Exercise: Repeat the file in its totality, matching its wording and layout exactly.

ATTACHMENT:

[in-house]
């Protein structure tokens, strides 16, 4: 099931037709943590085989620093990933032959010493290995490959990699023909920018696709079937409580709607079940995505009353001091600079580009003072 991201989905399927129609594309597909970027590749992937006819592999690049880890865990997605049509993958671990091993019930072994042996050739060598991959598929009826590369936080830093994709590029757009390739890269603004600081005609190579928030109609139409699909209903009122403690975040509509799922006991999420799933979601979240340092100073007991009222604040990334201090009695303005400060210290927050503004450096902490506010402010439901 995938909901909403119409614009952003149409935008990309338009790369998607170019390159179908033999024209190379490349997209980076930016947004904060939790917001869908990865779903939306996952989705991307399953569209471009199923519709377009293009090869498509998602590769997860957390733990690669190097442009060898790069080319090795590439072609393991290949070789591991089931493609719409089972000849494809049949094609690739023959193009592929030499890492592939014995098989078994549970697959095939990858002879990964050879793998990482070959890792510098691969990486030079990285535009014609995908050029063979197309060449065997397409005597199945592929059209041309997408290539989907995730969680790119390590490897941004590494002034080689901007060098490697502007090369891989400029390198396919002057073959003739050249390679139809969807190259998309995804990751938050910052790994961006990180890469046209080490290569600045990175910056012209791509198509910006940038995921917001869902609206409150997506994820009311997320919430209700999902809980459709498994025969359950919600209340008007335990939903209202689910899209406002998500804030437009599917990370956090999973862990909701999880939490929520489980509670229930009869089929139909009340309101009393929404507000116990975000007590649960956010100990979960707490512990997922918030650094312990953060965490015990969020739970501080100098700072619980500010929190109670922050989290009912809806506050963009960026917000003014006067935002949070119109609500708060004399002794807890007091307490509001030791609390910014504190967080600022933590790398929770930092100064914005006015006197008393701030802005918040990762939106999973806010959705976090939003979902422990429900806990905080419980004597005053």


[in-house]
């Protein structure tokens, strides 16, 4: 099931037709943590085989620093990933032959010493290995490959990699023909920018696709079937409580709607079940995505009353001091600079580009003072 991201989905399927129609594309597909970027590749992937006819592999690049880890865990997605049509993958671990091993019930072994042996050739060598991959598929009826590369936080830093994709590029757009390739890269603004600081005609190579928030109609139409699909209903009122403690975040509509799922006991999420799933979601979240340092100073007991009222604040990334201090009695303005400060210290927050503004450096902490506010402010439901 995938909901909403119409614009952003149409935008990309338009790369998607170019390159179908033999024209190379490349997209980076930016947004904060939790917001869908990865779903939306996952989705991307399953569209471009199923519709377009293009090869498509998602590769997860957390733990690669190097442009060898790069080319090795590439072609393991290949070789591991089931493609719409089972000849494809049949094609690739023959193009592929030499890492592939014995098989078994549970697959095939990858002879990964050879793998990482070959890792510098691969990486030079990285535009014609995908050029063979197309060449065997397409005597199945592929059209041309997408290539989907995730969680790119390590490897941004590494002034080689901007060098490697502007090369891989400029390198396919002057073959003739050249390679139809969807190259998309995804990751938050910052790994961006990180890469046209080490290569600045990175910056012209791509198509910006940038995921917001869902609206409150997506994820009311997320919430209700999902809980459709498994025969359950919600209340008007335990939903209202689910899209406002998500804030437009599917990370956090999973862990909701999880939490929520489980509670229930009869089929139909009340309101009393929404507000116990975000007590649960956010100990979960707490512990997922918030650094312990953060965490015990969020739970501080100098700072619980500010929190109670922050989290009912809806506050963009960026917000003014006067935002949070119109609500708060004399002794807890007091307490509001030791609390910014504190967080600022933590790398929770930092100064914005006015006197008393701030802005918040990762939106999973806010959705976090939003979902422990429900806990905080419980004597005053």